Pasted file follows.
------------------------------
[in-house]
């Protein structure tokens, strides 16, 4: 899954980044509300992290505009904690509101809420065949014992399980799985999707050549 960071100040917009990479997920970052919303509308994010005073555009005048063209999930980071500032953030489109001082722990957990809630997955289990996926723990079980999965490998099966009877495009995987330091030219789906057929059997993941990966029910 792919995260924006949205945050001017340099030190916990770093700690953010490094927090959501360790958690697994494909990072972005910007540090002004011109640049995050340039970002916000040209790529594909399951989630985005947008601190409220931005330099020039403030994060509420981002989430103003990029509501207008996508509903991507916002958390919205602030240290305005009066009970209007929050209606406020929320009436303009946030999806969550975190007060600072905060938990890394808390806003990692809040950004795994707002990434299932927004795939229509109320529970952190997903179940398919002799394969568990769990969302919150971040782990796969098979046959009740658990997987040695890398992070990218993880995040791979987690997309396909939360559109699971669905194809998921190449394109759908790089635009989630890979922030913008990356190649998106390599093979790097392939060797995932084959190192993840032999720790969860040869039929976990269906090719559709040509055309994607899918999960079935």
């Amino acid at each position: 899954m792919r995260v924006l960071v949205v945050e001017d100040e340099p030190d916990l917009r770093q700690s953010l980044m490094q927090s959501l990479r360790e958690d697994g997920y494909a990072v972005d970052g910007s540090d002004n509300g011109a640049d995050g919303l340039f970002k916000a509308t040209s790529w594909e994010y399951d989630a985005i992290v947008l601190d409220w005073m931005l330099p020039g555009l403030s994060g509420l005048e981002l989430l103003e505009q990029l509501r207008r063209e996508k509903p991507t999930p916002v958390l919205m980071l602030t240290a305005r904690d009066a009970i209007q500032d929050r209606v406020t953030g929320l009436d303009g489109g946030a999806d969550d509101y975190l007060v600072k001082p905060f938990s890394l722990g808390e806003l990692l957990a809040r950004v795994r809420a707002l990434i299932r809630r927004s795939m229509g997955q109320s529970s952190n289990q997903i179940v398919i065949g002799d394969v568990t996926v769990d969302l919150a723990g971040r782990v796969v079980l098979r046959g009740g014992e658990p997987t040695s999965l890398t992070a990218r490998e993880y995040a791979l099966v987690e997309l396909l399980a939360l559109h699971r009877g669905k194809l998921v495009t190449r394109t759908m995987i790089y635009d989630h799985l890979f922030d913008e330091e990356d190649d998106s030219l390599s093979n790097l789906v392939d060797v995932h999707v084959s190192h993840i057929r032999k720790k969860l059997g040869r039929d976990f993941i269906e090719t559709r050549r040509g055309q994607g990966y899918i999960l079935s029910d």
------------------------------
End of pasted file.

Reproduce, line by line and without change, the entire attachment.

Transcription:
[in-house]
């Protein structure tokens, strides 16, 4: 899954980044509300992290505009904690509101809420065949014992399980799985999707050549 960071100040917009990479997920970052919303509308994010005073555009005048063209999930980071500032953030489109001082722990957990809630997955289990996926723990079980999965490998099966009877495009995987330091030219789906057929059997993941990966029910 792919995260924006949205945050001017340099030190916990770093700690953010490094927090959501360790958690697994494909990072972005910007540090002004011109640049995050340039970002916000040209790529594909399951989630985005947008601190409220931005330099020039403030994060509420981002989430103003990029509501207008996508509903991507916002958390919205602030240290305005009066009970209007929050209606406020929320009436303009946030999806969550975190007060600072905060938990890394808390806003990692809040950004795994707002990434299932927004795939229509109320529970952190997903179940398919002799394969568990769990969302919150971040782990796969098979046959009740658990997987040695890398992070990218993880995040791979987690997309396909939360559109699971669905194809998921190449394109759908790089635009989630890979922030913008990356190649998106390599093979790097392939060797995932084959190192993840032999720790969860040869039929976990269906090719559709040509055309994607899918999960079935």
């Amino acid at each position: 899954m792919r995260v924006l960071v949205v945050e001017d100040e340099p030190d916990l917009r770093q700690s953010l980044m490094q927090s959501l990479r360790e958690d697994g997920y494909a990072v972005d970052g910007s540090d002004n509300g011109a640049d995050g919303l340039f970002k916000a509308t040209s790529w594909e994010y399951d989630a985005i992290v947008l601190d409220w005073m931005l330099p020039g555009l403030s994060g509420l005048e981002l989430l103003e505009q990029l509501r207008r063209e996508k509903p991507t999930p916002v958390l919205m980071l602030t240290a305005r904690d009066a009970i209007q500032d929050r209606v406020t953030g929320l009436d303009g489109g946030a999806d969550d509101y975190l007060v600072k001082p905060f938990s890394l722990g808390e806003l990692l957990a809040r950004v795994r809420a707002l990434i299932r809630r927004s795939m229509g997955q109320s529970s952190n289990q997903i179940v398919i065949g002799d394969v568990t996926v769990d969302l919150a723990g971040r782990v796969v079980l098979r046959g009740g014992e658990p997987t040695s999965l890398t992070a990218r490998e993880y995040a791979l099966v987690e997309l396909l399980a939360l559109h699971r009877g669905k194809l998921v495009t190449r394109t759908m995987i790089y635009d989630h799985l890979f922030d913008e330091e990356d190649d998106s030219l390599s093979n790097l789906v392939d060797v995932h999707v084959s190192h993840i057929r032999k720790k969860l059997g040869r039929d976990f993941i269906e090719t559709r050549r040509g055309q994607g990966y899918i999960l079935s029910d």